Cool cake in the pan for 15 minutes (see photo- a wine bottle works well for this). Invert on a rack and allow to cool completely before glazing. Put cake on a serving plate and pour glaze over top, allowing it to drip down the sides. If storing for later use, allow glaze to set before covering. This cake keeps well for several days if wrapped and refrigerated; allow to come to room temperature before serving.

Lemon Curd/ Lemon Cream (adapted from Baking: From My Home to Yours by Dorie Greenspan)
printer-friendly version

Note: in Dorie’s book, she uses the term “lemon cream” to refer to a variation on lemon curd containing a higher ratio of butter.

1 ¼ cups sugar
1 egg
6 egg yolks
6 Tbs butter, cut into 6 pieces
freshly squeezed juice of 4 lemons (use 5 or even 6 if lemons are dry)
optional: 1 pint heavy whipping cream

Whisk together all ingredients in a medium heavy saucepan. Place over medium low heat and cook, stirring vigorously and constantly, until butter melts and mixture starts to thicken (original recipe says 4-6 minutes but I’ve never had mine cook that fast). The curd is done when you can make a track with your finger on a spoon or spatula and the curd doesn’t run into the track. It will look thin, but thicken as it cools. If desired, for a smoother texture, strain curd while still warm through a fine mesh strainer into a bowl. Press plastic wrap over the top so a skin doesn’t form, and cool in the refrigerator.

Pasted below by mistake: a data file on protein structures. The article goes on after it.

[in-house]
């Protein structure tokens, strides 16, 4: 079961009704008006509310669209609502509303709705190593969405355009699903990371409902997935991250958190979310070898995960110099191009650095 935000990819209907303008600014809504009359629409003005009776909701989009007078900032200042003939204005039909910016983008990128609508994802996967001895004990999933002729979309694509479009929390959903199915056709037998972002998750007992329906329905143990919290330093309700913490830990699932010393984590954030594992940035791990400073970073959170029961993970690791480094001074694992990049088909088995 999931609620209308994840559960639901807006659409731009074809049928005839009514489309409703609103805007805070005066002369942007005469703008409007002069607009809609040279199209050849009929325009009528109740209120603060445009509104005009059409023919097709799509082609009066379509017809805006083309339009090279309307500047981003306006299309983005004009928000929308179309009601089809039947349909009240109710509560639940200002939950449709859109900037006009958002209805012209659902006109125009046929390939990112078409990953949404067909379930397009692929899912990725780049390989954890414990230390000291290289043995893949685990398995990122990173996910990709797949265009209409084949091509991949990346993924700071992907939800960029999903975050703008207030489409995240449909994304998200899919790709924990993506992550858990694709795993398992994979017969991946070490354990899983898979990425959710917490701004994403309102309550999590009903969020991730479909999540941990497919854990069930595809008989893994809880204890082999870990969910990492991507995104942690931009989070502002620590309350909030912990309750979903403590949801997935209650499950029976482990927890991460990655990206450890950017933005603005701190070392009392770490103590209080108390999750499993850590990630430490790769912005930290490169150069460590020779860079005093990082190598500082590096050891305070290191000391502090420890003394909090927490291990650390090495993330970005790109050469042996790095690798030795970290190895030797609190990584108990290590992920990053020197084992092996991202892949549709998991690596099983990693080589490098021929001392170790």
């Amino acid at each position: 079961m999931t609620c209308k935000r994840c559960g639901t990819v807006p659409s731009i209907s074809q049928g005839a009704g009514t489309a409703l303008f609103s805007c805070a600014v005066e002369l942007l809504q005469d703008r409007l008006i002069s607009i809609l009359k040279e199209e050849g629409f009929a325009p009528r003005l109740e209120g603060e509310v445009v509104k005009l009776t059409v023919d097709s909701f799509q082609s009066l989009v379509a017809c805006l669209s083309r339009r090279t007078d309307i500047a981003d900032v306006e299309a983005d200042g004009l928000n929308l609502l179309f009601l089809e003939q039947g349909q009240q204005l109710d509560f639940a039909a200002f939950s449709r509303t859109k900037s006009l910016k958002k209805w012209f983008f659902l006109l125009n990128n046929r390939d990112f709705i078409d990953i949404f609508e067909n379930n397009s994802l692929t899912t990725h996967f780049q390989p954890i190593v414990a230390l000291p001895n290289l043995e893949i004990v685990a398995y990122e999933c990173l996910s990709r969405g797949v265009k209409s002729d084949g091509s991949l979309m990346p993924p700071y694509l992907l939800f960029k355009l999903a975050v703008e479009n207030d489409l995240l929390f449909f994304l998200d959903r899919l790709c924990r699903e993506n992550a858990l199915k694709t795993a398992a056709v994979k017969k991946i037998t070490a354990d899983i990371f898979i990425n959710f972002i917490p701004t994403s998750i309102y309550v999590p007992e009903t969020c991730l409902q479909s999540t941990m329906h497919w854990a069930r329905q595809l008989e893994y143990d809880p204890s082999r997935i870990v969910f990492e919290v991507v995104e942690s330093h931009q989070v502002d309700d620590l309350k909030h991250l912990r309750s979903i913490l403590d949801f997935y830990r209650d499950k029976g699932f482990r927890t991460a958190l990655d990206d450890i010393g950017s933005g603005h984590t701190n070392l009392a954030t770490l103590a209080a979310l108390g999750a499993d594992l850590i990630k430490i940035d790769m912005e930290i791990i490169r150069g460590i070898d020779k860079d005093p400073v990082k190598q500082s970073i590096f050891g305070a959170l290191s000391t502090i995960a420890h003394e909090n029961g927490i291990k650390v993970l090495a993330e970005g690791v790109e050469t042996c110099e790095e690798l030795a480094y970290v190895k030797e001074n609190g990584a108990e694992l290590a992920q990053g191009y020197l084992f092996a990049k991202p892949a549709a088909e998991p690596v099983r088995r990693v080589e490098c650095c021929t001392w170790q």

To make lemon cream, whip cream with beaters or a stand mixer until it has body, but before it becomes firm. When curd has fully cooled, stir in whipped cream to taste- less for a more pronounced lemon flavor and more for a milder, creamier flavor.

Advertisements

a december to remember

(or, “how I attempt to fit a month’s worth of blogging into one post”…)

Vintage home goods by Hugh at the Detroit Holiday Food Bazaar

Did I really let the whole month of December go by without posting a single time? I guess that’s what will happen when you decide to plan a big event in early December AND take on a few freelance jobs in addition to attempting to supply the metro area with homemade jam for their gift-giving needs.